Effective properties of nonlinear inhomogeneous dielectrics
    (1992) Ponte-Castañeda, Pedro; deBotton, G.; Li, G.
    We develop a general procedure for estimating the effective constitutive behavior of nonlinear dielectrics. The procedure is based on a variational principle expressing the effective energy function of a given nonlinear composite in terms of the effective energy functions of the class of linear comparison composites. This provides an automatic procedure for converting well-known information for linear composites, in the form of estimates and bounds for their effective dielectric constants, into corresponding estimates and bounds for the effective behavior of nonlinear composites. Further, the procedure is easily implemented, and leads in some cases to exact results. This, exact estimates are given herein for isotropic weakly nonlinear composites with general nonlinearity, and bounds of the Hashin-Shtrikman type are given for the class of two-phase, isotropic dielectric composites with strongly and perfectly non-linear constitutive behavior. The optimality of the bounds is addressed briefly.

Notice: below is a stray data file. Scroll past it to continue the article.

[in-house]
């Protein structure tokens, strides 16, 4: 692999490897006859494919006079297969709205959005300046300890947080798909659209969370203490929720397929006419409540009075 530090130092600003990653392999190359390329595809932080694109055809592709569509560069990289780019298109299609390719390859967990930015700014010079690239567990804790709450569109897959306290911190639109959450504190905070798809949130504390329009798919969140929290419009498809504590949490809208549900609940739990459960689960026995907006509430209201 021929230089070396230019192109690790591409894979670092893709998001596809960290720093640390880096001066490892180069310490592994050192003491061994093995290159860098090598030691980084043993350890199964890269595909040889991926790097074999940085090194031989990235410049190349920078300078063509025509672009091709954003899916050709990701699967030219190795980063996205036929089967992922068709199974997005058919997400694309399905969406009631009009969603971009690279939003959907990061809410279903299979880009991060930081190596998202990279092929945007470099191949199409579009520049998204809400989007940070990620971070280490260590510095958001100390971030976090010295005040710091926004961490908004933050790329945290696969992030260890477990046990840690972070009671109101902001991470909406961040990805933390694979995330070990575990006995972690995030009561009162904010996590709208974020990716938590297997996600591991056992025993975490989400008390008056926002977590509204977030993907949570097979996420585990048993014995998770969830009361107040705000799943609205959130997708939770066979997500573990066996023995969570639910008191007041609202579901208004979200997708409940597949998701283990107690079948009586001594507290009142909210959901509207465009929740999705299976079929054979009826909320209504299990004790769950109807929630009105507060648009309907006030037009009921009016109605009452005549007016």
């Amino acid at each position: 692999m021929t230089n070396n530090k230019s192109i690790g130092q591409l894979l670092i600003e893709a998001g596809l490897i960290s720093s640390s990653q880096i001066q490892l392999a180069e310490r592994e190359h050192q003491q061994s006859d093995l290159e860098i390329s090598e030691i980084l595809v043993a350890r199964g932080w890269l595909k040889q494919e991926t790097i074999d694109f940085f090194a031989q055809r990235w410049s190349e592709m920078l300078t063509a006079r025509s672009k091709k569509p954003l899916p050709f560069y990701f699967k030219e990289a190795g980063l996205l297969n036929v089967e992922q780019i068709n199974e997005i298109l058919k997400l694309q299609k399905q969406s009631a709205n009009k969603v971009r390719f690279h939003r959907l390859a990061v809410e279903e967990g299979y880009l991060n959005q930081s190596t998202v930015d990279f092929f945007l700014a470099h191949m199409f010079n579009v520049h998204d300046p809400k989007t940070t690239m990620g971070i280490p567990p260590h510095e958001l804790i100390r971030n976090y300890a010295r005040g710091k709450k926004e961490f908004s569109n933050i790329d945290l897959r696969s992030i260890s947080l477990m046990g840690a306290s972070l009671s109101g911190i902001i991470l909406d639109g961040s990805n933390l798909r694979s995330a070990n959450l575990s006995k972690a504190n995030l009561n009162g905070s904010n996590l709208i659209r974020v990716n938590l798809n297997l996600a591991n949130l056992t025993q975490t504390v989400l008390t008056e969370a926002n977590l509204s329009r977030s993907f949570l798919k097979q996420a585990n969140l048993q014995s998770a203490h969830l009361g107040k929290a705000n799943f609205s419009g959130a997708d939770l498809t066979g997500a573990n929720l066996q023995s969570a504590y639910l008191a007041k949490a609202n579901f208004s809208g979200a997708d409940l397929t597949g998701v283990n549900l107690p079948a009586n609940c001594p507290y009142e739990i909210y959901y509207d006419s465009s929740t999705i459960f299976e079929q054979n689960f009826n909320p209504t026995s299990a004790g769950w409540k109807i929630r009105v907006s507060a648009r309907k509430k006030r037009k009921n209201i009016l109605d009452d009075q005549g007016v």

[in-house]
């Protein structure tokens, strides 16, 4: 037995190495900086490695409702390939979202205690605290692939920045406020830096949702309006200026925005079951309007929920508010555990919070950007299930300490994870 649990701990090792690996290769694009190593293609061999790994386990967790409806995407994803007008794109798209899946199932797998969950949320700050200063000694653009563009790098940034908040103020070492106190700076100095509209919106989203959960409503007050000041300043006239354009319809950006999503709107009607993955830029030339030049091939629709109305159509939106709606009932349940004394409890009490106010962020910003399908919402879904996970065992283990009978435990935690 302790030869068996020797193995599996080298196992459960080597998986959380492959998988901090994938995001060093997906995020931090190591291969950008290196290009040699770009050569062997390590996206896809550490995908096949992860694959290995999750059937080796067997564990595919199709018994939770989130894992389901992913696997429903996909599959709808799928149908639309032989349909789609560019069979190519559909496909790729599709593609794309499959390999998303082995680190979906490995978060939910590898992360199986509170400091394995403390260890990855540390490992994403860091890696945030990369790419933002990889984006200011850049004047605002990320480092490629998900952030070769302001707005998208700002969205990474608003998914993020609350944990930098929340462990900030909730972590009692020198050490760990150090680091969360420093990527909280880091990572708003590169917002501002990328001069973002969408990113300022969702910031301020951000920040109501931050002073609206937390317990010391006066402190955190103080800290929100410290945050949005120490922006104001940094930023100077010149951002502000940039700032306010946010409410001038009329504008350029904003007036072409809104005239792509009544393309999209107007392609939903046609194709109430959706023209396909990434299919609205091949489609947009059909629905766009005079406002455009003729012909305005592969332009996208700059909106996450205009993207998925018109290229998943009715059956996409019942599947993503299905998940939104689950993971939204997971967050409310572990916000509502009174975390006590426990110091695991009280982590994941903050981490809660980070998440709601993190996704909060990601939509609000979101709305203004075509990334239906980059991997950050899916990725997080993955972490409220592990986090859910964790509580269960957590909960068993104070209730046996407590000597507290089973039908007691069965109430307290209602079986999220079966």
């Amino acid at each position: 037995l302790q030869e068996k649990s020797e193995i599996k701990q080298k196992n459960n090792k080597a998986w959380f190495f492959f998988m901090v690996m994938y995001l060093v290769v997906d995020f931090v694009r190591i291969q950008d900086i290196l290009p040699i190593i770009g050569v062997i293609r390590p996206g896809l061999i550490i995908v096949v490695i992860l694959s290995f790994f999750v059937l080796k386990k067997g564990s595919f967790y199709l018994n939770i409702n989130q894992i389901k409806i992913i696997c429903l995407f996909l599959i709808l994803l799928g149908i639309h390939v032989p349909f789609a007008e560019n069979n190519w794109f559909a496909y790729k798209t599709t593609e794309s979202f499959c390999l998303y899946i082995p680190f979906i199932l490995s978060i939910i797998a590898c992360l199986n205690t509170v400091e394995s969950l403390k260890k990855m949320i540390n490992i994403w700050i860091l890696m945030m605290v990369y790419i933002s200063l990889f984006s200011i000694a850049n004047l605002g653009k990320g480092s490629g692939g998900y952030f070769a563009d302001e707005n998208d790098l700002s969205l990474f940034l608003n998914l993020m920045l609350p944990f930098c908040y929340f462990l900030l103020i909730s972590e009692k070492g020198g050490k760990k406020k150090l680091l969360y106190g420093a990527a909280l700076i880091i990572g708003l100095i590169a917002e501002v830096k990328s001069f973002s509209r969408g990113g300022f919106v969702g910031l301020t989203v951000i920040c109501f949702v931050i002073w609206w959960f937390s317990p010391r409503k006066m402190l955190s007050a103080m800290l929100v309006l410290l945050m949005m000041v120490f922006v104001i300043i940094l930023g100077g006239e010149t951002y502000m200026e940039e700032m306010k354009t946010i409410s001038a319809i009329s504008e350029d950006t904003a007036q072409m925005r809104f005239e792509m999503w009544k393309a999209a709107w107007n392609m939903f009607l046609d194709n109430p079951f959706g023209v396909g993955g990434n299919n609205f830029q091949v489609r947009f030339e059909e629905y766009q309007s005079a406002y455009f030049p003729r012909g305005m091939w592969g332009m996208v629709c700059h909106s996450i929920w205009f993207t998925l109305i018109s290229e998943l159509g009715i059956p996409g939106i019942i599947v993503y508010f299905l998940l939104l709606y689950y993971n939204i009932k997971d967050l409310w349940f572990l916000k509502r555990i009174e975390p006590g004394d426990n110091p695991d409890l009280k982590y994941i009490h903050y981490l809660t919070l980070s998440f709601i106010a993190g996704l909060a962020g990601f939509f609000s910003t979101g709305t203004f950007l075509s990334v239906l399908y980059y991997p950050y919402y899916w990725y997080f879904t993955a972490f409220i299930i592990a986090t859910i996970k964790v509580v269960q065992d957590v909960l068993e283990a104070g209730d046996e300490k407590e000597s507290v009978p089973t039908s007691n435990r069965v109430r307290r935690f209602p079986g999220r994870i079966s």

• Publication
    Smart-Cut Layer Transfer of Single-Crystal SiC Using Spin-on-Glass
    (2012-07-03) Lee, Jae-Hyung; Bargatin, Igor; Park, Joonsuk; Milaninia, Kaveh M; Theogarajan, Luke S; Sinclair, Robert; Howe, Roger T